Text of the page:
Thanks to improved imaging and printing technology and the development of superior materials, all of my photographic prints are state-of-the art. For my entire career, I have worked in the field with film cameras, primarily with a 4x5 wood field camera. I produced a transparency or negative, which I then scanned with a drum scanner to obtain a high-resolution digital file. With that file, the work I used to do in the darkroom - dodging, burning, and color and contrast control—I can now do on my computer.
But 2011 brought a change, as I embraced the new digital technology. I found a medium format digital camera that I could afford and that nearly equals the quality of my old film 4x5. I have been using the digital camera a great deal lately. The convenience of the digital camera makes it irresistible because the results are immediate—I can check my composition and lighting on the spot, instead of shooting, developing, and then finding out that I have to return to the location to photograph it again. It is my intention to have a body of work with the traditional film camera and a new body of work with the digital camera.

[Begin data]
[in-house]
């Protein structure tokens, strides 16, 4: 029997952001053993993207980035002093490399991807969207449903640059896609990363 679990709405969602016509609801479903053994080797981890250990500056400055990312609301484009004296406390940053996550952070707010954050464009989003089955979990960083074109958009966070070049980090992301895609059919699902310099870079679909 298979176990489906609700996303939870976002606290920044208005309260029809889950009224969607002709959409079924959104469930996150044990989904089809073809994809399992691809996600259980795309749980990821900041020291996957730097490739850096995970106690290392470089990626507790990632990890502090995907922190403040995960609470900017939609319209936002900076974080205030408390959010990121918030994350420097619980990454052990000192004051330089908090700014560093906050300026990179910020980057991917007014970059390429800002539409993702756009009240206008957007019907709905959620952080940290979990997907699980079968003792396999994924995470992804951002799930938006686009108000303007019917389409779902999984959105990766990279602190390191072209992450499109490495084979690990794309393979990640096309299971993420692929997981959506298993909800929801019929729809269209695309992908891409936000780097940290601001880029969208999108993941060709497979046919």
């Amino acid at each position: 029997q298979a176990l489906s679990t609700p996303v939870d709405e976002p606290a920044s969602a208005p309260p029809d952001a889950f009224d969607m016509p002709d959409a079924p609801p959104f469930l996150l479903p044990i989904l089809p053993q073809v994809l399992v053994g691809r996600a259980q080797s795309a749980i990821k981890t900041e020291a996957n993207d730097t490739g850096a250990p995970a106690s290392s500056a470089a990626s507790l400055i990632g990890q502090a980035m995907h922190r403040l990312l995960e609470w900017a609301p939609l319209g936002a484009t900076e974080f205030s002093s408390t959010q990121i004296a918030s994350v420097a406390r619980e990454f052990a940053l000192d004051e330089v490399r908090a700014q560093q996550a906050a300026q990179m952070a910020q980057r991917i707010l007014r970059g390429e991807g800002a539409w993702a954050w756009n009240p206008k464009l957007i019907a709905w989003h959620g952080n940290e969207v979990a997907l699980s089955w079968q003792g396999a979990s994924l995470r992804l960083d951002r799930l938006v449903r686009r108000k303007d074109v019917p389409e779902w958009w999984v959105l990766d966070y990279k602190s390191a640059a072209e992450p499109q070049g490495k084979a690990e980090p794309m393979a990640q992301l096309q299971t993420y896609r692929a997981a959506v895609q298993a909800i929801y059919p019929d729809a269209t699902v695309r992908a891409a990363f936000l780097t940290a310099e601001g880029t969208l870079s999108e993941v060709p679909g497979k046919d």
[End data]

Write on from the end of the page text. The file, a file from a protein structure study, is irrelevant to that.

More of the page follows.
The majority of the work you see in the gallery today was produced with the film 4x5; the gallery personnel will be happy to help you distinguish between my film and digital images.
My prints, both color and black-and-white, are mounted on acid-free rag board and numbered and signed in pencil on the mount board. Assisted by today’s technology, I make every effort to protect your print so it will give you decades of viewing pleasure.
The Print Process
As I described previously, when I shoot film, I produce a color transparency or black-and-white negative which I have scanned to create a digital file. When I have the image I want, the color image file is exposed directly to Fuji Crystal archive photographic paper with a LightJet 5000 digital printer, using read, green, and blue laser beams.
While the images are processed using traditional photographic chemistry, the results are sharper and more vibrant than any other method available today. Fuji Crystal Archive paper is recognized as having superior archival qualities. The images will not fade or discolor for decades if exhibited under normal display conditions. The print process is the same for images I create with my new digital camera.